Number one for English language teachers

Diary from France: Communication is everything

Type: Article

In her third diary entry, Sue Woodward tells us about an intensive course with her print work students who face their fears of communicating in English.

This month has seen me returning to my favourite place to work: the Banque de France printing works. Next time you travel in the Eurozone, spare a thought to where your Euro bank notes are printed, on the edge of the small town of Chamalières, next to the city of Clermont-Ferrand (famous for Michelin tyres and its rugby team).

Sue Woodward diary 3 students

My students at the Banque de France printing works do a variety of jobs, including machine maintenance, ink mixing, quality control or sorting out damaged notes to withdraw from circulation. Some of my past students have been responsible for organizing the transportation of notes throughout the Eurozone and even travelling with the convoy and its accompanying high-security staff. I find it fascinating to hear about their different responsibilities.

The French system of language teaching still embraces the concept of ‘perfect grammar’ rather than the ability to communicate and I’ve been told by many students that they never had any speaking opportunities in school, just page after page of grammar exercises. I think this explains why, on the first day of every course, the group arrives looking absolutely terrified! I always spend a few minutes explaining that the aim is communication and that minor errors will not impede this, so they must not be frightened to speak.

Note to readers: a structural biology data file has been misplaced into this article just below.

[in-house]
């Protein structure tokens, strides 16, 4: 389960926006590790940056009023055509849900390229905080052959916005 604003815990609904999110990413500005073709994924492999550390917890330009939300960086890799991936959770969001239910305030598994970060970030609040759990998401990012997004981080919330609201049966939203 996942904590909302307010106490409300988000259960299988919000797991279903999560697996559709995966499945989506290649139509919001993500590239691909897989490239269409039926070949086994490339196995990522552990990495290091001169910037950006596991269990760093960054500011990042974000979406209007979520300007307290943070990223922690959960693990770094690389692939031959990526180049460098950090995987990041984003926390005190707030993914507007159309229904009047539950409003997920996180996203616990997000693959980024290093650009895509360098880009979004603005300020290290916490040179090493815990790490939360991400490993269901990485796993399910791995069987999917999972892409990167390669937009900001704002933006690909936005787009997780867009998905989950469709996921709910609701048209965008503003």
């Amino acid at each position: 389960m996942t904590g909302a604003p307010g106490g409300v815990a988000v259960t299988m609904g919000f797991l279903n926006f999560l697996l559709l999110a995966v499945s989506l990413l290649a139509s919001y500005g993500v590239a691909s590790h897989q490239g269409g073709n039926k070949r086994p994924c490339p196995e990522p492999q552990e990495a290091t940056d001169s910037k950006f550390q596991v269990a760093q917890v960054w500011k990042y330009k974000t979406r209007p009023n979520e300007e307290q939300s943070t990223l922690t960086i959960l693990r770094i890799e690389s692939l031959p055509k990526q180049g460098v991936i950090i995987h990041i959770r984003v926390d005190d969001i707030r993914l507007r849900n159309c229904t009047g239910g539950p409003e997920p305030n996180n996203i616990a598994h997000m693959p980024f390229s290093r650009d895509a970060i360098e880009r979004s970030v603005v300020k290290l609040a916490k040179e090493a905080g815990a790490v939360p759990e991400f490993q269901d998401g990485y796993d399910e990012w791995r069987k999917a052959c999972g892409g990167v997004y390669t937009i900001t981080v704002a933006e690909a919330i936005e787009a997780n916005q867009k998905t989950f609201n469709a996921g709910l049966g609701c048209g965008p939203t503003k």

Luckily my group soon began to relax. We had 35 hours of lessons, spread over five days and it was intensive to say the least. I had to work hard to vary the activities and keep up their interest level. The group were lively and responsive and kept me on my toes with question after question, so by the end of each day I was exhausted as well. I still can’t quite remember how we got round to translating the names of the seven dwarves from French into English!

I had decided that a miming game would be a good way of presenting and practising the present continuous tense so I prepared and randomly distributed slips of paper with various activities written on them to mime, such as walking the dog, doing the washing up, etc. There was a suddenoutburst of laughter from Willy.

Sue Woodward diary 3 snow

’What is Willy doing?’ I asked, suddenly rather embarrassed as I realized.

’He’s washing his hair!’ the group shrieked.

Willy had not a single hair on his head but thankfully he took it in good humour.

I prefer to use a whiteboard rather a flip chart in the classroom, conscious of saving paper (as I do write a lot!) but as the room was arranged so that the group were a long way from the board, I had no choice but to use the paper chart. This worked to Lionel’s advantage as, embracing modern technology he photographed each page to print out later, incurring a rebuke from Martine, who called him ’a lazy boy’.

Whilst I love the countryside and the beautiful mountain views from my village, this occasional work in the city gives me a real buzz.

The morning after my return saw the premature arrival of 15 centimetres of wet, slippery snow. Please don’t let winter be here already …

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